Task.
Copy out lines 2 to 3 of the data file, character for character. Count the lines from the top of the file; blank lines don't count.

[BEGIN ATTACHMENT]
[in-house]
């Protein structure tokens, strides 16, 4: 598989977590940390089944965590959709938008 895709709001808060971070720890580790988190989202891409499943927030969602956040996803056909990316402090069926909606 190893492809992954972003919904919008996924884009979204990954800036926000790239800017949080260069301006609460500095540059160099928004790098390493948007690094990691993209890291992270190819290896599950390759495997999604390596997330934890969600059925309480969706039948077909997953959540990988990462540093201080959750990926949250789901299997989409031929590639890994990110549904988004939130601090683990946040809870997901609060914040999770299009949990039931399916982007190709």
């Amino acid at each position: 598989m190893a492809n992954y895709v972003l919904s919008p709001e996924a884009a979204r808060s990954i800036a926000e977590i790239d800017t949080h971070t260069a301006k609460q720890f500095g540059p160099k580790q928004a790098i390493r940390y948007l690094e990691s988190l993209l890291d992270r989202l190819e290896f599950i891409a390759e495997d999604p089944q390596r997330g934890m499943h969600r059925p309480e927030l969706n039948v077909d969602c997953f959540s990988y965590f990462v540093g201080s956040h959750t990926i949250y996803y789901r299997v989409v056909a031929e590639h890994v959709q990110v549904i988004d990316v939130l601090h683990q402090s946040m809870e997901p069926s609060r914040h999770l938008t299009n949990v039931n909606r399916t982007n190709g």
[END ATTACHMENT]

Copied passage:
């Protein structure tokens, strides 16, 4: 598989977590940390089944965590959709938008 895709709001808060971070720890580790988190989202891409499943927030969602956040996803056909990316402090069926909606 190893492809992954972003919904919008996924884009979204990954800036926000790239800017949080260069301006609460500095540059160099928004790098390493948007690094990691993209890291992270190819290896599950390759495997999604390596997330934890969600059925309480969706039948077909997953959540990988990462540093201080959750990926949250789901299997989409031929590639890994990110549904988004939130601090683990946040809870997901609060914040999770299009949990039931399916982007190709």
């Amino acid at each position: 598989m190893a492809n992954y895709v972003l919904s919008p709001e996924a884009a979204r808060s990954i800036a926000e977590i790239d800017t949080h971070t260069a301006k609460q720890f500095g540059p160099k580790q928004a790098i390493r940390y948007l690094e990691s988190l993209l890291d992270r989202l190819e290896f599950i891409a390759e495997d999604p089944q390596r997330g934890m499943h969600r059925p309480e927030l969706n039948v077909d969602c997953f959540s990988y965590f990462v540093g201080s956040h959750t990926i949250y996803y789901r299997v989409v056909a031929e590639h890994v959709q990110v549904i988004d990316v939130l601090h683990q402090s946040m809870e997901p069926s609060r914040h999770l938008t299009n949990v039931n909606r399916t982007n190709g």